Usage of pretty, quite, rather, fairly

Well, these words drive me mad. I don’t know which to choose in these sentence:

  1. She is … stupid, but … good-looking.
    a. quite/ fairly
    b. rather/ fairly
    c. rather/ pretty
    d. pretty/ rather
  2. My rommate is feeling … better today.
    a. pretty
    b. fairly
    c. rather
    d. quite
  3. My patience was … well-exhausted.
    a. pretty
    b. rather
    c. quite
    d. fairly
  4. The book is … too difficult for a child of five to read.
    a. quite
    b. fairly
    c. rather
    d. all are correct
  5. He … understands others.
    a. rather
    b. very
    c. fairly
    d. quite
    And by the way, can you explain the difference of these word’s usage?
    Thank you very much.

How about giving them a try first, Sophie?

Ok, I’ll try first.
I think with comparative adjective (better) and “too” (2,4), we should use “rather”. So the answers for 2 and 4 are c.
With number 5, according to me, the most suitable one is d.
Number 3: a. Because “pretty well” sounds familiar and consonant (intuition).
I have no idea for number 1.
Now I think I need your help.


  1. All of these answers can be considered correct. The only qualification that I can see is that register is sometimes mixed: ‘pretty’ is pretty casual, while 'rather’ is fairly formal.

  2. You are right.

  3. My patience was … well exhausted.-- I agree with you here too, though I can’t explain why D does not work as well.

  4. You are right.

  5. Yes, only D works here. I think that ‘quite’ is the only adverb in the list that modifies verbs.

All in all, a rather confusing test; I am quite tired of thinking about it. I’m fairly sure that the author is not acquainted with American English, which uses ‘pretty’ pretty much all the time.

But could you clarify some problems? I don’t understand what do you mean by: “I’m fairly sure that the author is not acquainted with American English, which uses ‘pretty’ pretty much all the time.”?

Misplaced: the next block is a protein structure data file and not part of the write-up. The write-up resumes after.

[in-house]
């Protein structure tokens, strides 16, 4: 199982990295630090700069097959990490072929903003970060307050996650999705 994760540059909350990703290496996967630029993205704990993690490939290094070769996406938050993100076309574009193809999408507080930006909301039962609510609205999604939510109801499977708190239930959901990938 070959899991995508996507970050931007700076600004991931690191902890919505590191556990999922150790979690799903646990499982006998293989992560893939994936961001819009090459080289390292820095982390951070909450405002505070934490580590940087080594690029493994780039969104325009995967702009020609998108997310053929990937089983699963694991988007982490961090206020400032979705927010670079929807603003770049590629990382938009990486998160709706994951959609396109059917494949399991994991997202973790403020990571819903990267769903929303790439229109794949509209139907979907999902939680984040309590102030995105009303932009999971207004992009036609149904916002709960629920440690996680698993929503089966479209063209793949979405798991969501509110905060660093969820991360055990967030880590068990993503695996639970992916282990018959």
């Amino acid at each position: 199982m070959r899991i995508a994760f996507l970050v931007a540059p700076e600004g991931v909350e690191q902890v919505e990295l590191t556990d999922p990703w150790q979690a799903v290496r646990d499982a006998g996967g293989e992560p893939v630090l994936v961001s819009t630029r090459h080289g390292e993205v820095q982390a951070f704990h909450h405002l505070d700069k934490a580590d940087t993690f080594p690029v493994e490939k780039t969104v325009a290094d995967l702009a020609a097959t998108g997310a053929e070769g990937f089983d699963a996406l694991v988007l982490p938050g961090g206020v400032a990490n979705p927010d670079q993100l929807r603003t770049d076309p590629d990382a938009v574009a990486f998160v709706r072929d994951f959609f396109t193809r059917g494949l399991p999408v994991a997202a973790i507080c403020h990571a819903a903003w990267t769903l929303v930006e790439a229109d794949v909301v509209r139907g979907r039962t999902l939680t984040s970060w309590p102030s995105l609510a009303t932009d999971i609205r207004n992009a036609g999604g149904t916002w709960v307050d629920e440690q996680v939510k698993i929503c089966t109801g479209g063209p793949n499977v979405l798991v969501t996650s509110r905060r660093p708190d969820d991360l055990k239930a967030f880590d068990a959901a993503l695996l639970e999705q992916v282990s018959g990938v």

I feel that the 1st question has no wrong answers-- but I presume that the author did not. Only ‘pretty’ among the 4 words is casual but common in AmE, so I’m guessing that the author thought ‘pretty’ inappropriate. But it is only a guess.

I’ve got it. Thanks a lot.
So how can we distinguish these words? What’s the difference between them?

There is no simple answer-- at least, not one that I can give you. I have already said that regional use may differ; this is certainly true of ‘quite’. They also fit differently into sentences.

Here are some example sentences showing the variety of uses:

a. pretty

This accident will cost him a pretty sum.
This is a pretty mess!
Her work was pretty good.
The wind blew pretty hard.

b. fairly

a fairly heavy rain.
He slipped off the roof and fairly broke his neck.
The wheels fairly spun.

c. rather

I rather thought you would regret it.
Is the book worth reading? Rather!
It’s rather cold.
It was rather a disaster.

d. quite

  1. completely, wholly, or entirely: quite the reverse; not quite finished.
  2. actually, really, or truly: quite a sudden change.
  3. to a considerable extent or degree: quite small; quite objectionable.

There should be passages on various of these words in your grammar book and at on-line grammar sites.